Israel must tell the world about Gaza security challenges

The experience of the last two cease-fires in Gaza has brought to the surface a new parameter that it is worthwhile for Israel to pay attention to, namely the direct UN intervention for the securing of these cease-fire deals. So far, such deals were closed with the intervention of Egypt. This time, apart from the Egyptians, the UN special envoy to the Middle East, Nickolay Mladenov, also undertook a substantial role by meeting with Hamas officials in Gaza.

This active UN intervention signals a transition from a pure bilateral state mediation model to a multilateral, international one involving the major organization entrusted for the preservation of global peace. The opportunities that lie for Israel demonstrated in the active interest the UN – and by extension the international community – in playing a constructive role to the return of peace for the southern Israel residents should not go unnoticed for two reasons.

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The first is that simply it is in Israel’s interests to have available more cease-fire brokers other than Egypt. The latter is a trusted partner and the two states also currently enjoy a very good cooperation in security matters. Yet, the Arab Spring as well as the Israel-Turkey relations precedent or that of the relations between Israel and Iran before and after the Islamic Revolution, demonstrate that in the Middle East, nothing can be taken for granted. Along these lines, it is always good for Israel to know that it can sustain the relevant channels in order to turn to the UN if needed, as a reliable mediator.

The second reason the UN recent mediation cannot pass unnoticed is that despite a history of fractious relations between Israel and the organization, the mediation initiative sends the message that Israel can rely on the organization and on the international community at large for support. Instead of an unequivocal condemnation of any Israeli operations, the UN mediation initiative denotes the cognizance that both sides may have committed wrongs, and the important issue is not just to denounce Israel but to find a common modus vivendi.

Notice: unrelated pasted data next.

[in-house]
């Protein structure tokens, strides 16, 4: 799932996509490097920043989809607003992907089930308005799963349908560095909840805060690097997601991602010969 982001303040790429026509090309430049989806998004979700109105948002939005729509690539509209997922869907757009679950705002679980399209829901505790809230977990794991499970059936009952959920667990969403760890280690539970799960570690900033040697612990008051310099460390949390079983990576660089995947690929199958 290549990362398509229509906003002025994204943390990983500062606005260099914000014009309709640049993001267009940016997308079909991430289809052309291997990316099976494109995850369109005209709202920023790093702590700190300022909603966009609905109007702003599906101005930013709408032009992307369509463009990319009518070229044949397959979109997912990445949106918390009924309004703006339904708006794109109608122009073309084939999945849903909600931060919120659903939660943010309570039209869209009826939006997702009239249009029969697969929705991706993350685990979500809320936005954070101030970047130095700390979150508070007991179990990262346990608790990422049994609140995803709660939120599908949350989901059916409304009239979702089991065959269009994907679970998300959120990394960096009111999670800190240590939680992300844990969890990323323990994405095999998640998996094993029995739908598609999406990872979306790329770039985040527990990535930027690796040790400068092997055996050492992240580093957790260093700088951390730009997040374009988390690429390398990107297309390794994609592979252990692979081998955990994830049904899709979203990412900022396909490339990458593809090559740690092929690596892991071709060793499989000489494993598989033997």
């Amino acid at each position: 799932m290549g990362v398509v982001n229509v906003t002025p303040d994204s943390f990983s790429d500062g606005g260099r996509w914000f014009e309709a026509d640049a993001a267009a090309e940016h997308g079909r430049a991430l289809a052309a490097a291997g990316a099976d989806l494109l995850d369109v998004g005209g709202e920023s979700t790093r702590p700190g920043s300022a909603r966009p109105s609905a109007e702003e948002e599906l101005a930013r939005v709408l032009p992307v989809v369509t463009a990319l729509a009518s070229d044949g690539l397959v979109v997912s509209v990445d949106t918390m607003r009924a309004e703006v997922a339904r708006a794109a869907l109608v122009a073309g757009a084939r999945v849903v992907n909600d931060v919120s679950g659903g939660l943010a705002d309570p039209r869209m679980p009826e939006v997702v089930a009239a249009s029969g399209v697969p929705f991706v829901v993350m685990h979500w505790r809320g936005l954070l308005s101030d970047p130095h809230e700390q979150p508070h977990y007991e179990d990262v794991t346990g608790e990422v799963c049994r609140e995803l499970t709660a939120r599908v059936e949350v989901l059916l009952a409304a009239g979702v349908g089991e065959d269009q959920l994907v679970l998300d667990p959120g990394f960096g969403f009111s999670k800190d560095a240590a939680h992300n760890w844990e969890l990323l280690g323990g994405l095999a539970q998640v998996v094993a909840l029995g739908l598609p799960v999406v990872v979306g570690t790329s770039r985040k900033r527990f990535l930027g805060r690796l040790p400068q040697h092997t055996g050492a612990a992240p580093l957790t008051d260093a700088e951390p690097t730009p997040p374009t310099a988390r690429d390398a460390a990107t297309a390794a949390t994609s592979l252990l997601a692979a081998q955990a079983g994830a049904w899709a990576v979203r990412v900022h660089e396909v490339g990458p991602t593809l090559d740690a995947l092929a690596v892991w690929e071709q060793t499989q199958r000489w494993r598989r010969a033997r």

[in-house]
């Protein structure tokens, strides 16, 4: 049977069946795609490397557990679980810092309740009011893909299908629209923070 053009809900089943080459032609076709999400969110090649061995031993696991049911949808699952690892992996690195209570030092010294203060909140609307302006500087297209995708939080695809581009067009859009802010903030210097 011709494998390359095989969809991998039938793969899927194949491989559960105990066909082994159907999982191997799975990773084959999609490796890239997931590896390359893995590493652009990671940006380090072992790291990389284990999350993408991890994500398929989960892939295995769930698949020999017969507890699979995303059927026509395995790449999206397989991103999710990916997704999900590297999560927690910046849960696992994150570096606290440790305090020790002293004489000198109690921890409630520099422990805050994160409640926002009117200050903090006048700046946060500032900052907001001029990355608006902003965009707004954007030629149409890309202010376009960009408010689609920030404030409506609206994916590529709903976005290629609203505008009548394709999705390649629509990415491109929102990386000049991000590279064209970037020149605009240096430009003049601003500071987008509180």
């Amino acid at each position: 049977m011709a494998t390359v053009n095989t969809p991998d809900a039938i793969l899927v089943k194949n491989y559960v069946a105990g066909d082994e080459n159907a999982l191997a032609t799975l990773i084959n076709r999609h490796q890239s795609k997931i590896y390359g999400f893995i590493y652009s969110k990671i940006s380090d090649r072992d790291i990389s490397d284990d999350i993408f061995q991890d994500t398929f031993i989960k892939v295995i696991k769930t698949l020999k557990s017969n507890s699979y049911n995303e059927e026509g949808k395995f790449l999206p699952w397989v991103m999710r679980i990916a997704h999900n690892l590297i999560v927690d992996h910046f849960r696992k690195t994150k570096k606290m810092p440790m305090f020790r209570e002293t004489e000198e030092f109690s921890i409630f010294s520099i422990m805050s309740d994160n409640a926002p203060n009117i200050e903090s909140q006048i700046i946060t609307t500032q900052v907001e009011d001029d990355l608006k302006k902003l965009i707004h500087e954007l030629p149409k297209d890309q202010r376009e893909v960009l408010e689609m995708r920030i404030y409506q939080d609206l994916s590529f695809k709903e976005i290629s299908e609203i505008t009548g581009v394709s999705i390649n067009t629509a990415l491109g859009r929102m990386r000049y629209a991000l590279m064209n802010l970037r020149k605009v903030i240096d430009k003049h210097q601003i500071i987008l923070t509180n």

THE ACKNOWLEDGMENT that also the Palestinian actions may merit condemnation rather than approval is important, not so much for the rocket attacks which have been already widely condemned by the international community, but for the new kind of terrorism emanating from Gaza that has been recorded in the last few months, namely the kite and balloon incendiary attacks.

So far, this kind of terrorism has been underestimated due to the fact that no physical casualties have been caused. Yet, the psychological harm incurred to the Israeli citizens living in the communities around Gaza is immense. Furthermore, a big ecological destruction has been caused to whole areas, including farmland being burned. The fact that the UN intervenes on a high-profile level to extinguish the flames of the latest violent round can be a perfect opportunity for the Israeli diplomacy to also bring before the international community, on an equally high level, the security challenges currently stemming from Gaza and which prompt each time an Israeli response.

Two concrete initiatives could be undertaken. The first would be for Israel to file an official complaint with the UN Security Council on Hamas’s latest attacks, including these involving balloons and kites. The second would be to resort to the International Criminal Court and ask the prosecutor, Fatou Bensouda, to include in her preliminary examination on possible crimes committed by either Israel or the Palestinians, as far as Gaza-related activities are concerned, also the kite and balloon terrorism. After all, the widespread and systematic destruction of the natural environment is a crime that falls in the court’s jurisdiction.

The assumption behind these initiatives is not that Hamas will immediately cease its attacks as a result. Nevertheless, such initiatives can arouse cognizance of the problem among the international community, and certain states can exert pressure upon Hamas to bring such attacks to a halt, given that Gaza is considered legally to be one unit with the West Bank, and the Palestinian Authority signed and ratified in 2015 as the State of Palestine, the Third Protocol of the Convention on Certain Conventional Weapons, prohibiting recourse to incendiary weapons.

Yet, even if this diplomatic and legal turn to the international community will not be able to avert a future military operation, still, Israel will have gained from such a legal and diplomatic expedition the fact that it will have exposed before the international community the gravity of the security challenges stemming from the Strip. If a military operation follows, Israel will be challenged to address then its causes. Yet, by that time, it will be too late for the country to mitigate any negative consequences on a foreign policy and public opinion level. The security challenges stemming from Gaza have to be highlighted starting now.

The writer is currently at King’s College London Dickson Poon School of Law and formerly served in the Knesset Legal Department.